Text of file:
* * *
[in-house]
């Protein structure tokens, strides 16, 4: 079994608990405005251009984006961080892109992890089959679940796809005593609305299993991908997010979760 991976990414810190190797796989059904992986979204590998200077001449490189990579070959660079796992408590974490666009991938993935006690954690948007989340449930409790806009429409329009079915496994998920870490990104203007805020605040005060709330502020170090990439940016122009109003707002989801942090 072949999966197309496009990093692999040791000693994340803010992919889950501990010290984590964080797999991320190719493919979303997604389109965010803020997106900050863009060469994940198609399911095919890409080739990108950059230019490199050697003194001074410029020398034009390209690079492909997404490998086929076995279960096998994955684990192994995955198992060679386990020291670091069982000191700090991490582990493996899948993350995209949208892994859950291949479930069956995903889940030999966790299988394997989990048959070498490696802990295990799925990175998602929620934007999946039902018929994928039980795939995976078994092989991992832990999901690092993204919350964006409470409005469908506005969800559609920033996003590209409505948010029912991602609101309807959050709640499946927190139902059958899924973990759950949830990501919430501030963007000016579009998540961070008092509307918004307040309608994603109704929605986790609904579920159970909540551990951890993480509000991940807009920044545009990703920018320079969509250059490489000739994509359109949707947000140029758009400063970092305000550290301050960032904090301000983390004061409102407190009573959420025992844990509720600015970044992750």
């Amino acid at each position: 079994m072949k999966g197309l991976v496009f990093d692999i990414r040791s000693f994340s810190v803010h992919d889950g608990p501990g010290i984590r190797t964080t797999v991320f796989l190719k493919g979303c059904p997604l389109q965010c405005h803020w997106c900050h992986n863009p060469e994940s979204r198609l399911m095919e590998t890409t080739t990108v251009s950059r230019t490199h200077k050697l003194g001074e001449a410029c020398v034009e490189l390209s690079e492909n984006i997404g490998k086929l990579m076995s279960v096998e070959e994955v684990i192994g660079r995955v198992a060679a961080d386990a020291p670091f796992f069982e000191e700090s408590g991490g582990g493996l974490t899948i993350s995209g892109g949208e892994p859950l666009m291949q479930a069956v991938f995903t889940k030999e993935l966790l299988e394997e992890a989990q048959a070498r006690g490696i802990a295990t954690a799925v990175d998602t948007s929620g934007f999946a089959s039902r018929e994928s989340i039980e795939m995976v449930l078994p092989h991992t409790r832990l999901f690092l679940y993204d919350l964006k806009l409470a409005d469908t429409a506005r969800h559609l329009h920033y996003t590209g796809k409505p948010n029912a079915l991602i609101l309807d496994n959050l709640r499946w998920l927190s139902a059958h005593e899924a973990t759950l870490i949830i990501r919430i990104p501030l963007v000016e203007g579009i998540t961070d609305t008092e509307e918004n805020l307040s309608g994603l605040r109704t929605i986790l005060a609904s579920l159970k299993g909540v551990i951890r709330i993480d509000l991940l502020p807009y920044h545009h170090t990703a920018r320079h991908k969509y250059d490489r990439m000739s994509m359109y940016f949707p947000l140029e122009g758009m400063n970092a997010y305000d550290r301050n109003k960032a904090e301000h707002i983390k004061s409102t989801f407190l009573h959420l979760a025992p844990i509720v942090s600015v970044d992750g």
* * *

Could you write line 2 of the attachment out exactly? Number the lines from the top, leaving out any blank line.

């Protein structure tokens, strides 16, 4: 079994608990405005251009984006961080892109992890089959679940796809005593609305299993991908997010979760 991976990414810190190797796989059904992986979204590998200077001449490189990579070959660079796992408590974490666009991938993935006690954690948007989340449930409790806009429409329009079915496994998920870490990104203007805020605040005060709330502020170090990439940016122009109003707002989801942090 072949999966197309496009990093692999040791000693994340803010992919889950501990010290984590964080797999991320190719493919979303997604389109965010803020997106900050863009060469994940198609399911095919890409080739990108950059230019490199050697003194001074410029020398034009390209690079492909997404490998086929076995279960096998994955684990192994995955198992060679386990020291670091069982000191700090991490582990493996899948993350995209949208892994859950291949479930069956995903889940030999966790299988394997989990048959070498490696802990295990799925990175998602929620934007999946039902018929994928039980795939995976078994092989991992832990999901690092993204919350964006409470409005469908506005969800559609920033996003590209409505948010029912991602609101309807959050709640499946927190139902059958899924973990759950949830990501919430501030963007000016579009998540961070008092509307918004307040309608994603109704929605986790609904579920159970909540551990951890993480509000991940807009920044545009990703920018320079969509250059490489000739994509359109949707947000140029758009400063970092305000550290301050960032904090301000983390004061409102407190009573959420025992844990509720600015970044992750």